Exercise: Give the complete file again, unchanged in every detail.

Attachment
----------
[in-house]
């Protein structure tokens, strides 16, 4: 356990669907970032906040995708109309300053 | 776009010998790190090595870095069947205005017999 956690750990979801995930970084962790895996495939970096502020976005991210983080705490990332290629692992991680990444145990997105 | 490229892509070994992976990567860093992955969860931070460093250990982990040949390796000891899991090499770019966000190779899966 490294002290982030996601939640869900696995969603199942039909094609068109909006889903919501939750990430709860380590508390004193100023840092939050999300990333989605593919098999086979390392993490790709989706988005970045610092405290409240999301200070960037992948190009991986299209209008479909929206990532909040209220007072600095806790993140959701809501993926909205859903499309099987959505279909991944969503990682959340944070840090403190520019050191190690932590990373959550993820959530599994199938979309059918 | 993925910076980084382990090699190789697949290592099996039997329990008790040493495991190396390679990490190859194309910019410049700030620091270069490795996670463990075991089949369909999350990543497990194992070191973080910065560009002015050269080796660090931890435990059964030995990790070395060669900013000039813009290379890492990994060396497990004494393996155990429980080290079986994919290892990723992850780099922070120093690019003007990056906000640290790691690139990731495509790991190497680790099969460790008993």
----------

[in-house]
């Protein structure tokens, strides 16, 4: 356990669907970032906040995708109309300053 | 776009010998790190090595870095069947205005017999 956690750990979801995930970084962790895996495939970096502020976005991210983080705490990332290629692992991680990444145990997105 | 490229892509070994992976990567860093992955969860931070460093250990982990040949390796000891899991090499770019966000190779899966 490294002290982030996601939640869900696995969603199942039909094609068109909006889903919501939750990430709860380590508390004193100023840092939050999300990333989605593919098999086979390392993490790709989706988005970045610092405290409240999301200070960037992948190009991986299209209008479909929206990532909040209220007072600095806790993140959701809501993926909205859903499309099987959505279909991944969503990682959340944070840090403190520019050191190690932590990373959550993820959530599994199938979309059918 | 993925910076980084382990090699190789697949290592099996039997329990008790040493495991190396390679990490190859194309910019410049700030620091270069490795996670463990075991089949369909999350990543497990194992070191973080910065560009002015050269080796660090931890435990059964030995990790070395060669900013000039813009290379890492990994060396497990004494393996155990429980080290079986994919290892990723992850780099922070120093690019003007990056906000640290790691690139990731495509790991190497680790099969460790008993």